Artificial Intelligence at Any Cost Is a Recipe for Tyranny

This post was adapted from a presentation at an AI Now symposium held on July 10 at the MIT Media Lab. AI Now is a new initiative working, in partnership with the ACLU, to explore the social and economic implications of artificial intelligence.

It seems to me that this is an auspicious moment for a conversation about rights and liberties in an automated world, for at least two reasons.

The first is that there’s still time to get this right. We can still have a substantial impact on the legal and policy debates that will shape development and deployment of automated technologies in our everyday lives.

The second reason is Donald Trump. The democratic stress test of the Trump presidency has gotten everyone’s attention. It’s now much harder to believe, as Eric Schmidt once assured us, that “technology will solve all the world’s problems.” Technologists who have grown used to saying that they have no interest in politics have realized, I believe, that politics is very interested in them.

By contrast, consider how, over the last two decades, the internet came to become the engine of a surveillance economy.

Silicon Valley’s apostles of innovation managed to exempt the internet economy from the standard consumer protections provided by other industrialized democracies by arguing successfully that it was “too early” for government regulation: It would stifle innovation. In almost the same breath, they told us that it was also “too late” for regulation: It would break the internet.

And by the time significant numbers of people came to understand that maybe they hadn’t gotten such a good deal, the dominant business model had become so entrenched that meaningful reforms will now require Herculean political efforts.

How smart can our “smart cameras” be if the humans programming them are this dumb?

When we place “innovation” within — or atop — a normative hierarchy, we end up with a world that reflects private interests rather than public values.

So if we shouldn’t just trust the technologists — and the corporations and governments that employ the vast majority of them — then what should be our north star?

Liberty, equality, and fairness are the defining values of a constitutional democracy. Each is threatened by increased automation unconstrained by strong legal protections.

Liberty is threatened when the architecture of surveillance that we’ve already constructed is trained, or trains itself, to track us comprehensively and to draw conclusions based on our public behavior patterns.

Equality is threatened when automated decision-making mirrors the unequal world that we already live in, replicating biased outcomes under a cloak of technological impartiality.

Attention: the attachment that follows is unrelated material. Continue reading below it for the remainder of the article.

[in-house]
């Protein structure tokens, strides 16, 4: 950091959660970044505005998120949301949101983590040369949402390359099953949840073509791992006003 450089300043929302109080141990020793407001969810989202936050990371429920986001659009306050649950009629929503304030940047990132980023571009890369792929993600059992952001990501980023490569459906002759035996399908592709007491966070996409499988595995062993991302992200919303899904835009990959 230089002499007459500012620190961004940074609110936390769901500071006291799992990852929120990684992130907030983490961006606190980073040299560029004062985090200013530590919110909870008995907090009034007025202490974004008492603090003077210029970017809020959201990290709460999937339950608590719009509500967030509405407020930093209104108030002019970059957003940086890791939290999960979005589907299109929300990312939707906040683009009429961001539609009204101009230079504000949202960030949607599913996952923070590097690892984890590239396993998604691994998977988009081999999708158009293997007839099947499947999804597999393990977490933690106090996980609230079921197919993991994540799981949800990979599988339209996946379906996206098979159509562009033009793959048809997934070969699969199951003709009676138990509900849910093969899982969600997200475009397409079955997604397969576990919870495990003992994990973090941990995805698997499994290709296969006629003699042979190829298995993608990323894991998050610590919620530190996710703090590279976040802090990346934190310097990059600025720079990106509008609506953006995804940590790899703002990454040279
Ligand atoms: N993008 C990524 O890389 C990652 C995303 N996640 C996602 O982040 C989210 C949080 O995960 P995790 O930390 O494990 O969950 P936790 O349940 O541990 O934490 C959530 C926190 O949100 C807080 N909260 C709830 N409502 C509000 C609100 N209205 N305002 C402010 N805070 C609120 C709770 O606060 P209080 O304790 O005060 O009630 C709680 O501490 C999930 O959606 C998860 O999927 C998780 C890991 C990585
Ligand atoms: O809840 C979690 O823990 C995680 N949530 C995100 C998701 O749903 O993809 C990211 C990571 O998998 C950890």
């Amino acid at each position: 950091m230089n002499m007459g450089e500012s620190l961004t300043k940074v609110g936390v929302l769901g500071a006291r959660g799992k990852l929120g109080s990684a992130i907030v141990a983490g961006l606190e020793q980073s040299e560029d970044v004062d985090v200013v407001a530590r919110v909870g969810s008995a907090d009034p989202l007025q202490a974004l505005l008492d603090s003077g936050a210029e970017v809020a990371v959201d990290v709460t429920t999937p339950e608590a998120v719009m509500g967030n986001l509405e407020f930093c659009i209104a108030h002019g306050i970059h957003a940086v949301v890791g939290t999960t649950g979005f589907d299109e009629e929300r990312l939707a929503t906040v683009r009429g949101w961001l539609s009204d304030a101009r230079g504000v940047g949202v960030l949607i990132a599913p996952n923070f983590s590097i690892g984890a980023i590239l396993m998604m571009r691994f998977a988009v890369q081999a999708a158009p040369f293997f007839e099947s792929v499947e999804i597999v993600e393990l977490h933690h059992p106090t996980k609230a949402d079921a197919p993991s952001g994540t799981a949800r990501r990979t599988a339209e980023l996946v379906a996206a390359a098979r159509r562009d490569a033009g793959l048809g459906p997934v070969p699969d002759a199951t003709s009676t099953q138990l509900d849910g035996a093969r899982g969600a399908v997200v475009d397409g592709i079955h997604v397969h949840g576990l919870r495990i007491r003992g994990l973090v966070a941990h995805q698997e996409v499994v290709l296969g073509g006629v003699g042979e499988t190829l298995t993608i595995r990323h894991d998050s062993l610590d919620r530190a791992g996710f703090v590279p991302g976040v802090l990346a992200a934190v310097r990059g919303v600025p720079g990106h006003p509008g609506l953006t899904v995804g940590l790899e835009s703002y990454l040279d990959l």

And basic fairness, what lawyers call “due process,” is threatened when enormously consequential decisions affecting our lives — whether we’ll be released from prison, or approved for a home loan, or offered a job — are generated by proprietary systems that don’t allow us to scrutinize their methodologies and meaningfully push back against unjust outcomes.

Since my own work is on surveillance, I’m going to devote my limited time to that issue.

When we think about the interplay between automated technologies and our surveillance society, what kinds of harms to core values should we be principally concerned about?

Let me mention just a few.

When we program our surveillance systems to identify suspicious behaviors, what will be our metrics for defining “suspicious”?

Know the eight signs of terrorism

This is a brochure about the “8 signs of terrorism” that I picked up in an upstate New York rest area. (My personal favorite is number 7: “Putting people into position and moving them around without actually committing a terrorist act.”)

How smart can our “smart cameras” be if the humans programming them are this dumb?

And of course, this means that many people are going to be logged into systems that will, in turn, subject them to coercive state interventions.

But we shouldn’t just be concerned about “false positives.” If we worry only about how error-prone these systems are, then more accurate surveillance systems will be seen as the solution to the problem.

I’m at least as worried about a world in which all of my public movements are tracked, logged, and analyzed accurately.

Bruce Schneier likes to say: Think about how you feel when a police car is driving alongside you. Now imagine feeling that way all the time.

There’s a very real risk, as my colleague Jay Stanley has warned, that pervasive automated surveillance will:

“turn[] us into quivering, neurotic beings living in a psychologically oppressive world in which we’re constantly aware that our every smallest move is being charted, measured, and evaluated against the like actions of millions of other people—and then used to judge us in unpredictable ways.”